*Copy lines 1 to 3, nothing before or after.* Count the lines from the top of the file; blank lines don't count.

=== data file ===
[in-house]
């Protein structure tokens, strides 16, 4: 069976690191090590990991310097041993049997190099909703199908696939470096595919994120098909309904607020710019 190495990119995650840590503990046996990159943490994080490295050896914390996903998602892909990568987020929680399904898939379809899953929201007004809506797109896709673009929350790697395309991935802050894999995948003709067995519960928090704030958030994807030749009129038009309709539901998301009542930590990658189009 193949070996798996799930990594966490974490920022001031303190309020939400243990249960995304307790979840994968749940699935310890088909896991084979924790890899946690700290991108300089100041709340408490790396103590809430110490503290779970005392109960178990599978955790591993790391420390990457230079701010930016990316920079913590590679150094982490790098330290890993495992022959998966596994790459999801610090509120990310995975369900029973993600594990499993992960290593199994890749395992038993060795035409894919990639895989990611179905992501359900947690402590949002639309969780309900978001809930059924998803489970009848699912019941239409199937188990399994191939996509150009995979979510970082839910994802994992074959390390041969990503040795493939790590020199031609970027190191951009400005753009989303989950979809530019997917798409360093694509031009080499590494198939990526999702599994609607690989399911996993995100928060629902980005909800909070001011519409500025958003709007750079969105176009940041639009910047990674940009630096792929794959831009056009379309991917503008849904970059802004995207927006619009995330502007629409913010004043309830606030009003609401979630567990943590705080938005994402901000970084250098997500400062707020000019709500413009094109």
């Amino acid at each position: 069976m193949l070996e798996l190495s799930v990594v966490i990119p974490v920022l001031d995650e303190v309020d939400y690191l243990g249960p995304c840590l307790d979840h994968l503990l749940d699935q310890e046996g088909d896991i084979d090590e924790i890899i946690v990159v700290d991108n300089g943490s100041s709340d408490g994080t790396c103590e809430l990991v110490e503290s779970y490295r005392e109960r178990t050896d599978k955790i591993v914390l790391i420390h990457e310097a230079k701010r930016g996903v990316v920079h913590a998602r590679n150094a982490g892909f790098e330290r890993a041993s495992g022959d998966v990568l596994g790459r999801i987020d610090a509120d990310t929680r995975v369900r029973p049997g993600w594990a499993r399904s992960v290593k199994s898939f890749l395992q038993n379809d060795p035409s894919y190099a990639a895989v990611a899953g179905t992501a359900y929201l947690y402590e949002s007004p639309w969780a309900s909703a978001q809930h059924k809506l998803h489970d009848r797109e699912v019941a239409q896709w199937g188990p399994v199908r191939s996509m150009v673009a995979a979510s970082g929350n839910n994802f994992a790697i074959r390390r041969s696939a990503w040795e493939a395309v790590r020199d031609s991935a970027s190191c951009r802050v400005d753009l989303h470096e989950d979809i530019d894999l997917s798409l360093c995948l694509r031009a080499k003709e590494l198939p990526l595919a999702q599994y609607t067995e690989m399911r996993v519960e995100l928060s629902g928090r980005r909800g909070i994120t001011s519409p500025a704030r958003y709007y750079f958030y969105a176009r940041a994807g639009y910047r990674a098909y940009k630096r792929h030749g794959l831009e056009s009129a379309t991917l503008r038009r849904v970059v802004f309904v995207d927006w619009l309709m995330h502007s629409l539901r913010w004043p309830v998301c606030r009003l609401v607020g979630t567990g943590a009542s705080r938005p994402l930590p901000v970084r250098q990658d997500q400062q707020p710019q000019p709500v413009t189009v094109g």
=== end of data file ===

[in-house]
């Protein structure tokens, strides 16, 4: 069976690191090590990991310097041993049997190099909703199908696939470096595919994120098909309904607020710019 190495990119995650840590503990046996990159943490994080490295050896914390996903998602892909990568987020929680399904898939379809899953929201007004809506797109896709673009929350790697395309991935802050894999995948003709067995519960928090704030958030994807030749009129038009309709539901998301009542930590990658189009 193949070996798996799930990594966490974490920022001031303190309020939400243990249960995304307790979840994968749940699935310890088909896991084979924790890899946690700290991108300089100041709340408490790396103590809430110490503290779970005392109960178990599978955790591993790391420390990457230079701010930016990316920079913590590679150094982490790098330290890993495992022959998966596994790459999801610090509120990310995975369900029973993600594990499993992960290593199994890749395992038993060795035409894919990639895989990611179905992501359900947690402590949002639309969780309900978001809930059924998803489970009848699912019941239409199937188990399994191939996509150009995979979510970082839910994802994992074959390390041969990503040795493939790590020199031609970027190191951009400005753009989303989950979809530019997917798409360093694509031009080499590494198939990526999702599994609607690989399911996993995100928060629902980005909800909070001011519409500025958003709007750079969105176009940041639009910047990674940009630096792929794959831009056009379309991917503008849904970059802004995207927006619009995330502007629409913010004043309830606030009003609401979630567990943590705080938005994402901000970084250098997500400062707020000019709500413009094109």
């Amino acid at each position: 069976m193949l070996e798996l190495s799930v990594v966490i990119p974490v920022l001031d995650e303190v309020d939400y690191l243990g249960p995304c840590l307790d979840h994968l503990l749940d699935q310890e046996g088909d896991i084979d090590e924790i890899i946690v990159v700290d991108n300089g943490s100041s709340d408490g994080t790396c103590e809430l990991v110490e503290s779970y490295r005392e109960r178990t050896d599978k955790i591993v914390l790391i420390h990457e310097a230079k701010r930016g996903v990316v920079h913590a998602r590679n150094a982490g892909f790098e330290r890993a041993s495992g022959d998966v990568l596994g790459r999801i987020d610090a509120d990310t929680r995975v369900r029973p049997g993600w594990a499993r399904s992960v290593k199994s898939f890749l395992q038993n379809d060795p035409s894919y190099a990639a895989v990611a899953g179905t992501a359900y929201l947690y402590e949002s007004p639309w969780a309900s909703a978001q809930h059924k809506l998803h489970d009848r797109e699912v019941a239409q896709w199937g188990p399994v199908r191939s996509m150009v673009a995979a979510s970082g929350n839910n994802f994992a790697i074959r390390r041969s696939a990503w040795e493939a395309v790590r020199d031609s991935a970027s190191c951009r802050v400005d753009l989303h470096e989950d979809i530019d894999l997917s798409l360093c995948l694509r031009a080499k003709e590494l198939p990526l595919a999702q599994y609607t067995e690989m399911r996993v519960e995100l928060s629902g928090r980005r909800g909070i994120t001011s519409p500025a704030r958003y709007y750079f958030y969105a176009r940041a994807g639009y910047r990674a098909y940009k630096r792929h030749g794959l831009e056009s009129a379309t991917l503008r038009r849904v970059v802004f309904v995207d927006w619009l309709m995330h502007s629409l539901r913010w004043p309830v998301c606030r009003l609401v607020g979630t567990g943590a009542s705080r938005p994402l930590p901000v970084r250098q990658d997500q400062q707020p710019q000019p709500v413009t189009v094109g």